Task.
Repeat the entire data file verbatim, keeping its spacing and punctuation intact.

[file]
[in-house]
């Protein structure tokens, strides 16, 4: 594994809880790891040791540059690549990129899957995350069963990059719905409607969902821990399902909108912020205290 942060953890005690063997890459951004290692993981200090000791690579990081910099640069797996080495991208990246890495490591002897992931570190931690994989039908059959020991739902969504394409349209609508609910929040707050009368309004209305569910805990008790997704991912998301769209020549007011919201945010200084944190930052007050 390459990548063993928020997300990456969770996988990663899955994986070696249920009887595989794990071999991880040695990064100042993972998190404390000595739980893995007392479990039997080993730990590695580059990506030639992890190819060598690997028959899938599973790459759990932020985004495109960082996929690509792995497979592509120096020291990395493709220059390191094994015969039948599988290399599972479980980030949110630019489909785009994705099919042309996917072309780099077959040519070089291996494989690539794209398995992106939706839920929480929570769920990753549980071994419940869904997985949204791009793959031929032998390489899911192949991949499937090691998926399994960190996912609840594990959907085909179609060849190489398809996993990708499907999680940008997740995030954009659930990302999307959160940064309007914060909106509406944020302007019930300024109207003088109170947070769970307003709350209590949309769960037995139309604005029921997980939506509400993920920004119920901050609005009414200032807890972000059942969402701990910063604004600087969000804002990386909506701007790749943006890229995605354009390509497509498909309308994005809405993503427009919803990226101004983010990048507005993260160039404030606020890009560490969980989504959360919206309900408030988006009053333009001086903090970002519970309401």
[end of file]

[in-house]
């Protein structure tokens, strides 16, 4: 594994809880790891040791540059690549990129899957995350069963990059719905409607969902821990399902909108912020205290 942060953890005690063997890459951004290692993981200090000791690579990081910099640069797996080495991208990246890495490591002897992931570190931690994989039908059959020991739902969504394409349209609508609910929040707050009368309004209305569910805990008790997704991912998301769209020549007011919201945010200084944190930052007050 390459990548063993928020997300990456969770996988990663899955994986070696249920009887595989794990071999991880040695990064100042993972998190404390000595739980893995007392479990039997080993730990590695580059990506030639992890190819060598690997028959899938599973790459759990932020985004495109960082996929690509792995497979592509120096020291990395493709220059390191094994015969039948599988290399599972479980980030949110630019489909785009994705099919042309996917072309780099077959040519070089291996494989690539794209398995992106939706839920929480929570769920990753549980071994419940869904997985949204791009793959031929032998390489899911192949991949499937090691998926399994960190996912609840594990959907085909179609060849190489398809996993990708499907999680940008997740995030954009659930990302999307959160940064309007914060909106509406944020302007019930300024109207003088109170947070769970307003709350209590949309769960037995139309604005029921997980939506509400993920920004119920901050609005009414200032807890972000059942969402701990910063604004600087969000804002990386909506701007790749943006890229995605354009390509497509498909309308994005809405993503427009919803990226101004983010990048507005993260160039404030606020890009560490969980989504959360919206309900408030988006009053333009001086903090970002519970309401």